One can understand your need to devote your time protecting the Guptas. Because of them, and your unequaled direct line to the seat of power, you have amassed enormous wealth. However, do not forget the unwitting role of South Africa’s taxpayers in the amassing of your fortune. Doesn’t it remind you of Cinderella, and her loathsome immediate family, who painstakingly victimised Cinderella for their selfish and greedy ends? Without South Africa’s tax revenues for the pickings you would still be blubbering that you were “not born with a silver spoon in [your] mouth”, no different from millions upon millions of your countrymen. So, think about the common folk who contributed to your ill-gotten gains. Just as you commented that the Guptas like you, and you like them, we too want to like you. As you said in your interview with the BBC “I think I am a likable guy”, and assuming it to be true, likable sentient guys, like yourself, deserve the following judicious advice, especially since the la belle vie you enjoy so much may transform your lifestyle into that of an orange jumpsuit.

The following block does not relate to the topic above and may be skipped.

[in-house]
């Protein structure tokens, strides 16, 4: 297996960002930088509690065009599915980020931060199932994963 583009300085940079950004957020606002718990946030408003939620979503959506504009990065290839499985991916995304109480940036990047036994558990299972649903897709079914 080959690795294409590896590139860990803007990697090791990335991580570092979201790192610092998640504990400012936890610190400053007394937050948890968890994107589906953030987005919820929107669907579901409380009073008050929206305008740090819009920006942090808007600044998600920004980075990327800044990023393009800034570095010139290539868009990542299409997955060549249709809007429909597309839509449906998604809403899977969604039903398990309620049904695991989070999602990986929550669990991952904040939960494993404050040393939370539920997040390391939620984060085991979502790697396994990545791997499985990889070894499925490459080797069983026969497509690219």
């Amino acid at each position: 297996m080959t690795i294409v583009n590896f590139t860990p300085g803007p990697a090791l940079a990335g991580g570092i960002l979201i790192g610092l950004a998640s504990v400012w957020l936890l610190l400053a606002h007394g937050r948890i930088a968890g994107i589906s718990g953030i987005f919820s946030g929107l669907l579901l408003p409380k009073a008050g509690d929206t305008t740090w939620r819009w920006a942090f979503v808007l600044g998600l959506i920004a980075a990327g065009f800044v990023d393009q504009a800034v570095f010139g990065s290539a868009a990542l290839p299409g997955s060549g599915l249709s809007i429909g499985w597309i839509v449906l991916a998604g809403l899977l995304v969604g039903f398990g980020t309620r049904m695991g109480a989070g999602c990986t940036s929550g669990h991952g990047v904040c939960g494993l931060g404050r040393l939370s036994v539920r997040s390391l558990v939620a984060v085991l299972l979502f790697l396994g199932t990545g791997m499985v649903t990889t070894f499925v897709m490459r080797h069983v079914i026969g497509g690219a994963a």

Historically you have consistently embraced a reclusive profile. This unexpectedly changed when you launched a stinging open letter attack against Pravin Gordhan, followed by a BBC interview. You apparently did so because of mounting pressure over state capture revelations and corruption, and being singled out as one of its pivotal figures. In other words, Dudu, you were feeling the heat, and decided that a pre-emptive strike would be in your best interests. It was, as you say, “the right time to step up”. Yes, but rather it should be the time to come clean. You must know OUTA has filed a criminal complaint against you and the Gupta family for treason, racketeering, extortion, fraud and forgery. If convicted for these particularly serious crimes, expect to be incarcerated until you are old, grey and suffering from disabilities and diseases common among elderly people.
Duduzane Zuma says Pravin is a failed minister. I'm afraid to ask what he must think about his father.